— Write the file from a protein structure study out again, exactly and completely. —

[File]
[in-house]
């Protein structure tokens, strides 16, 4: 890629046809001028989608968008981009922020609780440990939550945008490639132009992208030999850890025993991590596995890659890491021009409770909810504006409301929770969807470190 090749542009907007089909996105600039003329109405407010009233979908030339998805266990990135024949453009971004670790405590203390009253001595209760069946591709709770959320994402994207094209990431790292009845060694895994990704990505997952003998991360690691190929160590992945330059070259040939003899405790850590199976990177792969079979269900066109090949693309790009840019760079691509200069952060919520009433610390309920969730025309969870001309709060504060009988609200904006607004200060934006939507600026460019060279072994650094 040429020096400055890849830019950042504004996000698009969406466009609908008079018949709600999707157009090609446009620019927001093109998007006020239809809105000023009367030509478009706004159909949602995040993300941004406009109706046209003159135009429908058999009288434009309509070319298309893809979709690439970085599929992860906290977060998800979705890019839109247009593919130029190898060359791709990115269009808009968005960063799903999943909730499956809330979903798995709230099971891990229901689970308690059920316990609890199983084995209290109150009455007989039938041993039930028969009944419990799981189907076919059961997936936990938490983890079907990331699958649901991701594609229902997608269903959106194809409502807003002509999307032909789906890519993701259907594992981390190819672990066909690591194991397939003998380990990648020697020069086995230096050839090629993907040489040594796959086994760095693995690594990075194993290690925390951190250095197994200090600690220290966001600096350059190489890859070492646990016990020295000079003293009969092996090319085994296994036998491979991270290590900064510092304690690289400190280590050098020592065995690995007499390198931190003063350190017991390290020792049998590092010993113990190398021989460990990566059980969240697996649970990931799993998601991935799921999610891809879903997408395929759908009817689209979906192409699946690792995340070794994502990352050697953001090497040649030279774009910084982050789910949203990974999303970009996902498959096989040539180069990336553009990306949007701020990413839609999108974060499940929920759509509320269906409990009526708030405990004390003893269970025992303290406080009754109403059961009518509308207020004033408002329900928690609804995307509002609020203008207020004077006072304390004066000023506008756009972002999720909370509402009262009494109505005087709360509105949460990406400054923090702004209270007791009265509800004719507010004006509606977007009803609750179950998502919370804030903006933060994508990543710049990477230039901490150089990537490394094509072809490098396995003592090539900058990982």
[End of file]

[in-house]
């Protein structure tokens, strides 16, 4: 890629046809001028989608968008981009922020609780440990939550945008490639132009992208030999850890025993991590596995890659890491021009409770909810504006409301929770969807470190 090749542009907007089909996105600039003329109405407010009233979908030339998805266990990135024949453009971004670790405590203390009253001595209760069946591709709770959320994402994207094209990431790292009845060694895994990704990505997952003998991360690691190929160590992945330059070259040939003899405790850590199976990177792969079979269900066109090949693309790009840019760079691509200069952060919520009433610390309920969730025309969870001309709060504060009988609200904006607004200060934006939507600026460019060279072994650094 040429020096400055890849830019950042504004996000698009969406466009609908008079018949709600999707157009090609446009620019927001093109998007006020239809809105000023009367030509478009706004159909949602995040993300941004406009109706046209003159135009429908058999009288434009309509070319298309893809979709690439970085599929992860906290977060998800979705890019839109247009593919130029190898060359791709990115269009808009968005960063799903999943909730499956809330979903798995709230099971891990229901689970308690059920316990609890199983084995209290109150009455007989039938041993039930028969009944419990799981189907076919059961997936936990938490983890079907990331699958649901991701594609229902997608269903959106194809409502807003002509999307032909789906890519993701259907594992981390190819672990066909690591194991397939003998380990990648020697020069086995230096050839090629993907040489040594796959086994760095693995690594990075194993290690925390951190250095197994200090600690220290966001600096350059190489890859070492646990016990020295000079003293009969092996090319085994296994036998491979991270290590900064510092304690690289400190280590050098020592065995690995007499390198931190003063350190017991390290020792049998590092010993113990190398021989460990990566059980969240697996649970990931799993998601991935799921999610891809879903997408395929759908009817689209979906192409699946690792995340070794994502990352050697953001090497040649030279774009910084982050789910949203990974999303970009996902498959096989040539180069990336553009990306949007701020990413839609999108974060499940929920759509509320269906409990009526708030405990004390003893269970025992303290406080009754109403059961009518509308207020004033408002329900928690609804995307509002609020203008207020004077006072304390004066000023506008756009972002999720909370509402009262009494109505005087709360509105949460990406400054923090702004209270007791009265509800004719507010004006509606977007009803609750179950998502919370804030903006933060994508990543710049990477230039901490150089990537490394094509072809490098396995003592090539900058990982």